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In the early part of this decade, a series of anti-government protests, uprisings and armed rebellions spread across much of the Islamic world and came to be known as the Arab Spring.
A former member of the U.S. foreign service who’s written a highly acclaimed book on the Arab Spring will help make sense of the events from an American perspective during a Nov. 7 talk at Monmouth College.
Former U.S. diplomat Mietek Boduszynski will deliver a talk titled “How the U.S. Lost the Arab Spring” at 4 p.m. in Room 276 of the Center for Science and Business. His talk – which is sponsored by the Monmouth Center for Civic and Social Change – is free and open to the public. Boduszynski, who is now a professor at Pomona (Calif.) College, will also participate in a Nov. 8 campus event that will include lunch with Monmouth students. He’ll offer advice on how to become a diplomat and work for the State Department. “Mietek brings together both real-world experience in the region and a strong academic background, which is a rare combination,” said Monmouth political science professor Mike Nelson, who is a longtime friend of Boduszynski. Nelson said the Arab Spring was “an important turning point for many parts of the Middle East and North Africa.”
“At moments, it seemed like the entire region might be on the cusp of a new transition into democracy,” he said. “Instead, the legacy has been disappointment and greater insecurity throughout the region.” In September, Boduszynski’s latest book, U.S. Democracy Promotion in the Arab World: Beyond Interests vs. Ideals, was released. The book combines Boduszynski’s experiences on the ground as a U.S. diplomat during the Arab Spring with scores of behind-the-scenes interviews with key policy makers in Washington.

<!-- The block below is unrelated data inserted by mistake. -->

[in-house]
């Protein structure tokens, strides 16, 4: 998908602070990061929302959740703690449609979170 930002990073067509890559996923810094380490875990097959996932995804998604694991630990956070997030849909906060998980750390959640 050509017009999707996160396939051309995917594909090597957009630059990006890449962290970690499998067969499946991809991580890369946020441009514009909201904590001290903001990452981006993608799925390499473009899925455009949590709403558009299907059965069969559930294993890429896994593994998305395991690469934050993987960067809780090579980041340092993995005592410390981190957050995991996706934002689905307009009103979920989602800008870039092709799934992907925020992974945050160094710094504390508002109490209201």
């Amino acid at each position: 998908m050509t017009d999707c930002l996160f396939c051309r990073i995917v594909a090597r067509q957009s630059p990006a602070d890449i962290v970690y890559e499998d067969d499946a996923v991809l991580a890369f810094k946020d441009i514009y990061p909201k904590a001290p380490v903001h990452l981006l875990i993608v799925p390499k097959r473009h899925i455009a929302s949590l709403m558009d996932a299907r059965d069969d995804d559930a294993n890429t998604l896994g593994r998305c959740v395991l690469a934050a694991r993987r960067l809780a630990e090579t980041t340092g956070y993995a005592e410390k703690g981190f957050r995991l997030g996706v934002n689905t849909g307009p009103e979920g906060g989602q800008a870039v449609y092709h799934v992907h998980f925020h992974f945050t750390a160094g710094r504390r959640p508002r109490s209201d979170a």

In a review, New York Times international correspondent David D. Kirkpatrick wrote: “Anyone who wants to understand the U.S. role in the unhappy outcome of the Arab uprisings must read this book. With extraordinary clarity and insight, his book cuts through all the usual clichés and hypothetical debates to address critical questions about why it all went wrong.” In addition to witnessing the Arab Spring firsthand, Boduszynski was present in Libya when the Benghazi incident occurred and was in Iraq during the height of the battle against the Islamic State. A frequent op-ed contributor to publications such as The Hill, Foreign Affairs and The Washington Post, Boduszynski’s research also includes work on transitional justice and a book on democratization in the Balkans.
***Report Courtesy of Monmouth College***